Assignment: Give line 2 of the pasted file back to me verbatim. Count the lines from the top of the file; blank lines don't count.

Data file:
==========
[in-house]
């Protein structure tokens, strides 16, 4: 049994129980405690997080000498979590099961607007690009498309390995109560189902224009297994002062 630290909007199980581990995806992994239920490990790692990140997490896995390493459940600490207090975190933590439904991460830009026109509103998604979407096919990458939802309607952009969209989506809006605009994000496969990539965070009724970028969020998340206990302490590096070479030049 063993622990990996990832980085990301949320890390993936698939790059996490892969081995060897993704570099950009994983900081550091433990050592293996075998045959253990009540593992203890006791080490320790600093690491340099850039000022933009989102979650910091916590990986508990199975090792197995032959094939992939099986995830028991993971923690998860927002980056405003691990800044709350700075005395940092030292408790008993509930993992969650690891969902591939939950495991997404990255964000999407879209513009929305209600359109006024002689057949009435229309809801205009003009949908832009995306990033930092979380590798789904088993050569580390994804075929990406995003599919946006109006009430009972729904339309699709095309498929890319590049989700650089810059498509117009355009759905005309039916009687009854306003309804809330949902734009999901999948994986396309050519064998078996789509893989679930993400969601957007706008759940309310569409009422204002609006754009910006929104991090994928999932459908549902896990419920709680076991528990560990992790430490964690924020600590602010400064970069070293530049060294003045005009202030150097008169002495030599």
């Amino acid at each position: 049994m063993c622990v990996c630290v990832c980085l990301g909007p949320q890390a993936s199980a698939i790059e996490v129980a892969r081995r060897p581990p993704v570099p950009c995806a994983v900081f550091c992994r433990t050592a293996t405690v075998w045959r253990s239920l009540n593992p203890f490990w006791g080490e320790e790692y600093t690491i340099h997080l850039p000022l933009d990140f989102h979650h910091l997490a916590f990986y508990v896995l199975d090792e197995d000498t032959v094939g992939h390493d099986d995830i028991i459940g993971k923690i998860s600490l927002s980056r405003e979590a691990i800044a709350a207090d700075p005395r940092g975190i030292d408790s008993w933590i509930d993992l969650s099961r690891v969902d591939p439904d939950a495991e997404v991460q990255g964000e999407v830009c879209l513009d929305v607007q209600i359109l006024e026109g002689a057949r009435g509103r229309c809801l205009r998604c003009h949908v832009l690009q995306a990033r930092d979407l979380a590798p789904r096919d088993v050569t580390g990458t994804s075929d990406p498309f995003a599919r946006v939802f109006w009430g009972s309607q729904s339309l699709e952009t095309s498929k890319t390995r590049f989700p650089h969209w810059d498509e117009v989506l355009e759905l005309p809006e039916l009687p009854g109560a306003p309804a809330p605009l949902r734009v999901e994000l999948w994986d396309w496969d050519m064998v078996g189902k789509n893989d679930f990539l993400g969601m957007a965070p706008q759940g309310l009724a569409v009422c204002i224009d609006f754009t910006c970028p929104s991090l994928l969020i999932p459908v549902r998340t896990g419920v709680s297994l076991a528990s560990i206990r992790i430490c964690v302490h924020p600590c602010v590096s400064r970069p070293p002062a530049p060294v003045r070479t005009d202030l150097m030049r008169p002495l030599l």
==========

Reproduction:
């Protein structure tokens, strides 16, 4: 049994129980405690997080000498979590099961607007690009498309390995109560189902224009297994002062 630290909007199980581990995806992994239920490990790692990140997490896995390493459940600490207090975190933590439904991460830009026109509103998604979407096919990458939802309607952009969209989506809006605009994000496969990539965070009724970028969020998340206990302490590096070479030049 063993622990990996990832980085990301949320890390993936698939790059996490892969081995060897993704570099950009994983900081550091433990050592293996075998045959253990009540593992203890006791080490320790600093690491340099850039000022933009989102979650910091916590990986508990199975090792197995032959094939992939099986995830028991993971923690998860927002980056405003691990800044709350700075005395940092030292408790008993509930993992969650690891969902591939939950495991997404990255964000999407879209513009929305209600359109006024002689057949009435229309809801205009003009949908832009995306990033930092979380590798789904088993050569580390994804075929990406995003599919946006109006009430009972729904339309699709095309498929890319590049989700650089810059498509117009355009759905005309039916009687009854306003309804809330949902734009999901999948994986396309050519064998078996789509893989679930993400969601957007706008759940309310569409009422204002609006754009910006929104991090994928999932459908549902896990419920709680076991528990560990992790430490964690924020600590602010400064970069070293530049060294003045005009202030150097008169002495030599």